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Original research
Relationship between wealth and emotional well-being before, during, versus after a nationwide disease outbreak: a large-scale investigation of disparities in psychological vulnerability across COVID-19 pandemic phases in China
  1. Haiyang Yang1,
  2. Jingjing Ma2
  1. 1Johns Hopkins University, Baltimore, Maryland, USA
  2. 2Peking University, Beijing, China
  1. Correspondence to Dr Jingjing Ma; jingjingma{at}nsd.pku.edu.cn

Abstract

Objectives This research investigated whether certain population segments might be more psychologically vulnerable in different phases of a pandemic. Specifically, the research examined how disparities in wealth might be associated with differences in emotional well-being before, during, versus after the nationwide COVID-19 outbreak in China.

Setting, participants and outcome measures In this large-scale cross-sectional study, three rounds of nationally representative data collection (N=27 760) were conducted immediately before (December 2019), in the midst of (February 2020), versus immediately after (April 2020) the countrywide COVID-19 outbreak in China. Participants’ emotional well-being, wealth (income, property ownership) and demographic information were measured using established instruments. Statistical analyses examined relationships between disparities in different types of wealth and emotional well-being across the pandemic phases.

Results Although the onset of the coronavirus outbreak substantially degraded emotional well-being, having a higher income was associated with better emotional well-being during the outbreak. Property owners experienced a larger drop in emotional well-being during the outbreak than non-owners; however, the former was not emotionally worse off than the latter during the outbreak. After the nationwide COVID-19 outbreak had been contained and the economy reopened, those with more wealth of either type again became better off in emotional well-being than those with less. The highest income segment even experienced better emotional well-being after the end of the nationwide outbreak than prior to the outbreak. In contrast, the lowest income segment became worse off in emotional well-being after the nationwide outbreak ended than before the outbreak began.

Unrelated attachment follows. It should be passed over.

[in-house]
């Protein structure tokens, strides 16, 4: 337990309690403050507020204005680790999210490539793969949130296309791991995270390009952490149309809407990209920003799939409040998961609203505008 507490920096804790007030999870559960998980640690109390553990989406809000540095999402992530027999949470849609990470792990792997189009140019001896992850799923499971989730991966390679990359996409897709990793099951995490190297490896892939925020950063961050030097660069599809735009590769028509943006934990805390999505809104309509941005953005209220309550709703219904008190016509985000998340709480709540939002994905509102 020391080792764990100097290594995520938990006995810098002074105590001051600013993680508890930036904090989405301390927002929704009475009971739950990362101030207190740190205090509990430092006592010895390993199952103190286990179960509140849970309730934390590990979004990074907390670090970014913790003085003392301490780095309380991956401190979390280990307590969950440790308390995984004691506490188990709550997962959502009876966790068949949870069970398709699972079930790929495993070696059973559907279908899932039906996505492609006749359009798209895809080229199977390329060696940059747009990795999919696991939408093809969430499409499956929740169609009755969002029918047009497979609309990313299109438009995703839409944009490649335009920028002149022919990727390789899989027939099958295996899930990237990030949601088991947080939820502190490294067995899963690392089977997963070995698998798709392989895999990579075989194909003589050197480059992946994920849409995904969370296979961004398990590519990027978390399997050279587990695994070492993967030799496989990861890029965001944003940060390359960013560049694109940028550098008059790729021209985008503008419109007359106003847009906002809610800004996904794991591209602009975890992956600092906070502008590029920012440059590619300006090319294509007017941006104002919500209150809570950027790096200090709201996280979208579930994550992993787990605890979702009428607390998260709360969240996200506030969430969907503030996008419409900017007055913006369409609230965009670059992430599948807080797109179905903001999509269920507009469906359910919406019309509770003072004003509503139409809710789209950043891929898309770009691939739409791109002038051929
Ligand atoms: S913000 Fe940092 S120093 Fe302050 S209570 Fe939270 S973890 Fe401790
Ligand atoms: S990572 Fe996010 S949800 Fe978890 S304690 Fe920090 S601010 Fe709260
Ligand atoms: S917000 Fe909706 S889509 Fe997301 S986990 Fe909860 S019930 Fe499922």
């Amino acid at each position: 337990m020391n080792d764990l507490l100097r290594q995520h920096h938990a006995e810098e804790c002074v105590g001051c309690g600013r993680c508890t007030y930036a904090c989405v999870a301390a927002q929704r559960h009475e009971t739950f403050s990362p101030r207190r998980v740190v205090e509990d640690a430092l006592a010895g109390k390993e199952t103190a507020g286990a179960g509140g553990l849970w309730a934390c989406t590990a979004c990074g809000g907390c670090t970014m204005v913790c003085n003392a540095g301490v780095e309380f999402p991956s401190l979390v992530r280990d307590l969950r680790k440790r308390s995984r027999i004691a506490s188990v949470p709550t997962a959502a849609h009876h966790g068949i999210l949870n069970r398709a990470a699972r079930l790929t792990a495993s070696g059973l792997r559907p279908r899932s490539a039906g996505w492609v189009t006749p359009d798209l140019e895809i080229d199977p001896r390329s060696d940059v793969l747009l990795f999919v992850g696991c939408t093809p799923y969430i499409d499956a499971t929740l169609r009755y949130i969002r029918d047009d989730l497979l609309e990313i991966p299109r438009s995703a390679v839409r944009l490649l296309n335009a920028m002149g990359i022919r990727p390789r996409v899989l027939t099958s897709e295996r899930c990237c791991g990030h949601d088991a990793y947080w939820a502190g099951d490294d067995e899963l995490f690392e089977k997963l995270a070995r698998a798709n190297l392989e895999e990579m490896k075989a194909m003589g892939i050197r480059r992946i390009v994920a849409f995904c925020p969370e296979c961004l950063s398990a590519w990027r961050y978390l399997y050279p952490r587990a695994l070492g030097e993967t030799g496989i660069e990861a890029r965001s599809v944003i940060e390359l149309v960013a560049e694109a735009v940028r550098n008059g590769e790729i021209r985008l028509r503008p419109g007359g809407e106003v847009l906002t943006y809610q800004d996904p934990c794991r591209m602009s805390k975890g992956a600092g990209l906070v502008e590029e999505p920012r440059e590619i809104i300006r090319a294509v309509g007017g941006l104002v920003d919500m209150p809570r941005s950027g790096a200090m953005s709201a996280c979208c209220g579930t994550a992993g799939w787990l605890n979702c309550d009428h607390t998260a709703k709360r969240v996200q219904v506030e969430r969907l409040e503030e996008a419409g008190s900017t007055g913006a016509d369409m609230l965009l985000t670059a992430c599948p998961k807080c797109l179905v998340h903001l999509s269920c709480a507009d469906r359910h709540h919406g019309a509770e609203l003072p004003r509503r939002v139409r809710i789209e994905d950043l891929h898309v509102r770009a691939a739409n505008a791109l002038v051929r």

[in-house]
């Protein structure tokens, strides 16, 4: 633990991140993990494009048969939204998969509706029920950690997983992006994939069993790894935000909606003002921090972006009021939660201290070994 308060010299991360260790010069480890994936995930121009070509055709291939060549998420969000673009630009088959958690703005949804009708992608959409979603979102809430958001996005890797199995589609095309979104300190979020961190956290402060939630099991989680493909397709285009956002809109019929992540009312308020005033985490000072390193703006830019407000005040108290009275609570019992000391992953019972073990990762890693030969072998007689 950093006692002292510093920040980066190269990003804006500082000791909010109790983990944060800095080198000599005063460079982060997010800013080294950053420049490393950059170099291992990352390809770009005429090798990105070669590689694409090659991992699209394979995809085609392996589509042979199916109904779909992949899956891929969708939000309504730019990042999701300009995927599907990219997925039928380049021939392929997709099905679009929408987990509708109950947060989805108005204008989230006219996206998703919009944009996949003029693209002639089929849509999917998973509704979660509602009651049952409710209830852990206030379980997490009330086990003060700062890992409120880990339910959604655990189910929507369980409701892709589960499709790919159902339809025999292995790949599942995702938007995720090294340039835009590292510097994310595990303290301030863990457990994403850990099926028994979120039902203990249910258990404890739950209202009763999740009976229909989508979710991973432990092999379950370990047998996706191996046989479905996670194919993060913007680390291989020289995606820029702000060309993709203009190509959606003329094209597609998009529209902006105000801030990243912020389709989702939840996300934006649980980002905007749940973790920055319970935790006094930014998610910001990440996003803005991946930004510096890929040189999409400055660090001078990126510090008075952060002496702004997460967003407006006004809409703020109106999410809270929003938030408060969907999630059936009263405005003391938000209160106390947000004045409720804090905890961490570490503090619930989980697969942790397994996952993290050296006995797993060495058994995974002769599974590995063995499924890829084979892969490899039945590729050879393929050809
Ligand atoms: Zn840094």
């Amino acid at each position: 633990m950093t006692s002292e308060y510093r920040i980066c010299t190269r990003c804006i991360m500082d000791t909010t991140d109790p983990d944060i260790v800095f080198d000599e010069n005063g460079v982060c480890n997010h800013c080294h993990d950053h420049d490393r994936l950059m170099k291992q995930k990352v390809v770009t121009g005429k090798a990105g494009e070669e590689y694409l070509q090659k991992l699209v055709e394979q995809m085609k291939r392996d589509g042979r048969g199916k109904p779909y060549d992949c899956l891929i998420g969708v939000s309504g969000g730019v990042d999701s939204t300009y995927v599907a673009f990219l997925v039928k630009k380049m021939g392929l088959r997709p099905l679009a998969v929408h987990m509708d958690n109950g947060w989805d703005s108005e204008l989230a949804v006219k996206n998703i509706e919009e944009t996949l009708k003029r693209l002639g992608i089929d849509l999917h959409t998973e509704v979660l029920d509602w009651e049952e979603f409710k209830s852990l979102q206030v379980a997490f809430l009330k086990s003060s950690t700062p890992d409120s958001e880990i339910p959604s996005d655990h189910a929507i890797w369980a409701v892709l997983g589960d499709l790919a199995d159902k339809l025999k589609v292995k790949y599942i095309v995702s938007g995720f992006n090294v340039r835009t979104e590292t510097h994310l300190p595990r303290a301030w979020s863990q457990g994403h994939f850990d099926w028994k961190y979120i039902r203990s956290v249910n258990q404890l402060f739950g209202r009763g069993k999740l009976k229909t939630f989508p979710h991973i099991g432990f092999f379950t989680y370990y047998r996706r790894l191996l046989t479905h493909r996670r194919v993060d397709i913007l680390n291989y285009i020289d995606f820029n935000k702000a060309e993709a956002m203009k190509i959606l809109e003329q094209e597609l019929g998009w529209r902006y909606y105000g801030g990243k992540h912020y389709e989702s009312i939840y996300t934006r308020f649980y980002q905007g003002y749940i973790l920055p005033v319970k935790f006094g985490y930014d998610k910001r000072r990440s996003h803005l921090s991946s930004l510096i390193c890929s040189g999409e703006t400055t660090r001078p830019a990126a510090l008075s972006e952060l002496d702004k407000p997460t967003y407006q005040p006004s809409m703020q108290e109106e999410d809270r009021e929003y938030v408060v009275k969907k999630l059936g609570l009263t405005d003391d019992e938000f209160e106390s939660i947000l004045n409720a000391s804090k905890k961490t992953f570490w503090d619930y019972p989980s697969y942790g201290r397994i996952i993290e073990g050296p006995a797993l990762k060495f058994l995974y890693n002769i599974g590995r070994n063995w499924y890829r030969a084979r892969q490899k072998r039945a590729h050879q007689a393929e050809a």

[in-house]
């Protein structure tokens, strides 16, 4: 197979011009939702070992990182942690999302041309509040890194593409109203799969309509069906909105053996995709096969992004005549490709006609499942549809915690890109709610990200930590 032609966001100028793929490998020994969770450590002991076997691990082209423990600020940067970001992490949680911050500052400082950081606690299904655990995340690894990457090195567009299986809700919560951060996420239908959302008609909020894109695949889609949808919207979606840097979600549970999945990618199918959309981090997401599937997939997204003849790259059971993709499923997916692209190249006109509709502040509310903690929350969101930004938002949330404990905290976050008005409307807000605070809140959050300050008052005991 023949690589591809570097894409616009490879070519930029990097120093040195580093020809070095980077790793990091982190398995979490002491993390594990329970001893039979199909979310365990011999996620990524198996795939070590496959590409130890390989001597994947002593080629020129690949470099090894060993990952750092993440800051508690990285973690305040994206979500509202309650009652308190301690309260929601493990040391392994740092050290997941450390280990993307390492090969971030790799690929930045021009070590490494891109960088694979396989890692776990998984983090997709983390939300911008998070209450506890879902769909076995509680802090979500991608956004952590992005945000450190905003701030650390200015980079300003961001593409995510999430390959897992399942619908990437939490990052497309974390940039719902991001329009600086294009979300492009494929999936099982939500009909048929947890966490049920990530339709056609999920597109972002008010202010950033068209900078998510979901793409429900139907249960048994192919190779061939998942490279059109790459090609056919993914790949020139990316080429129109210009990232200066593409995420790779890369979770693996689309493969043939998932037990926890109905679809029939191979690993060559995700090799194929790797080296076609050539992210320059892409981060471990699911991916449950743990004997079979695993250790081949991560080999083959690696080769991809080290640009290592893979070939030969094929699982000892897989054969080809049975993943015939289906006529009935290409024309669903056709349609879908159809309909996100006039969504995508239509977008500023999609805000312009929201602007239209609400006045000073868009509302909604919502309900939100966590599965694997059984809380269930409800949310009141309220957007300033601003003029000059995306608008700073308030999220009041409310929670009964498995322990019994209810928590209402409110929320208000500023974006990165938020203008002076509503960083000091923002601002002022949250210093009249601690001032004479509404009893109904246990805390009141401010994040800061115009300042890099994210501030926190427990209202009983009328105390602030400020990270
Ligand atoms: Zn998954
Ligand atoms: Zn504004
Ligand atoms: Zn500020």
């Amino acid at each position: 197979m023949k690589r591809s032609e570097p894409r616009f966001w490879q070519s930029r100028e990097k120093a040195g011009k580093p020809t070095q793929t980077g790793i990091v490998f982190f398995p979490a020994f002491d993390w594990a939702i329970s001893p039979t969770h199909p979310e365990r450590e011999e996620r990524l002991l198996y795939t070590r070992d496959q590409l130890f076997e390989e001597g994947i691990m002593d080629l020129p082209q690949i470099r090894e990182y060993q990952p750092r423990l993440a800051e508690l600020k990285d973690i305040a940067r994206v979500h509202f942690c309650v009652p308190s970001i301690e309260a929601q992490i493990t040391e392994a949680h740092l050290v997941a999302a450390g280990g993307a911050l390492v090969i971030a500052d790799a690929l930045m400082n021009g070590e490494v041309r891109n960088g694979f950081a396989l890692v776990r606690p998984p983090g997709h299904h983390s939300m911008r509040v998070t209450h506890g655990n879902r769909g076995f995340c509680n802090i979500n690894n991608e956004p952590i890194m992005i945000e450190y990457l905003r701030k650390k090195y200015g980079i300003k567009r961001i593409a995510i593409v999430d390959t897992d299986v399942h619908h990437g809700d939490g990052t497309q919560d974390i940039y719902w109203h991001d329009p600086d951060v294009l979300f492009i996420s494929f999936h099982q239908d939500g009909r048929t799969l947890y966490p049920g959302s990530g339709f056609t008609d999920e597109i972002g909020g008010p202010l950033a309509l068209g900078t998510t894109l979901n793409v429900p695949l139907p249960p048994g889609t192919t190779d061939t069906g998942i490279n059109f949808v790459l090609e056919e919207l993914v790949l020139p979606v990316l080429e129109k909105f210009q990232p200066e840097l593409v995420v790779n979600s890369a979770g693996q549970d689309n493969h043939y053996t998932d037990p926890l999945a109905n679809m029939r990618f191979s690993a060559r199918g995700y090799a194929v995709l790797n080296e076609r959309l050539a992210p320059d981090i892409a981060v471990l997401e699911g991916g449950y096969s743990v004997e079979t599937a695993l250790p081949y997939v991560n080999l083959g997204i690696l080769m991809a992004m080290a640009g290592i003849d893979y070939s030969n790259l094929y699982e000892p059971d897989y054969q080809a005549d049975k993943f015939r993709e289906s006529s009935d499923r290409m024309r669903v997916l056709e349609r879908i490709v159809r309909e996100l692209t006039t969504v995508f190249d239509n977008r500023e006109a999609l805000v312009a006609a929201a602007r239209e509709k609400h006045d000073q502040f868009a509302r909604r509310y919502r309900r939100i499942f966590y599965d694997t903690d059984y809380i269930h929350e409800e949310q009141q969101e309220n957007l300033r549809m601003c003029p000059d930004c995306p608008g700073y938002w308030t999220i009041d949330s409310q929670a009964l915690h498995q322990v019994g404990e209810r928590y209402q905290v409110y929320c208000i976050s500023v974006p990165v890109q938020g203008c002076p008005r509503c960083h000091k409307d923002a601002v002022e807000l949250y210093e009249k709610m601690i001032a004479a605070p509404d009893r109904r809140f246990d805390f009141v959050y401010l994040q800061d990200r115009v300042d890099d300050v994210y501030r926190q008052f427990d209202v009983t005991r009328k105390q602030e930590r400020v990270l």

Conclusion People with less wealth tend to be emotionally worse off throughout the different phases of a disease outbreak. In particular, even after an outbreak has been contained, the poor are less able to restore their psychological well-being. Policies and interventions are needed to address disparities in mental health in the age of pandemics.

  • health economics
  • public health
  • mental health
  • COVID-19

Data availability statement

Data are available on reasonable request.

http://creativecommons.org/licenses/by-nc/4.0/

This is an open access article distributed in accordance with the Creative Commons Attribution Non Commercial (CC BY-NC 4.0) license, which permits others to distribute, remix, adapt, build upon this work non-commercially, and license their derivative works on different terms, provided the original work is properly cited, appropriate credit is given, any changes made indicated, and the use is non-commercial. See: http://creativecommons.org/licenses/by-nc/4.0/.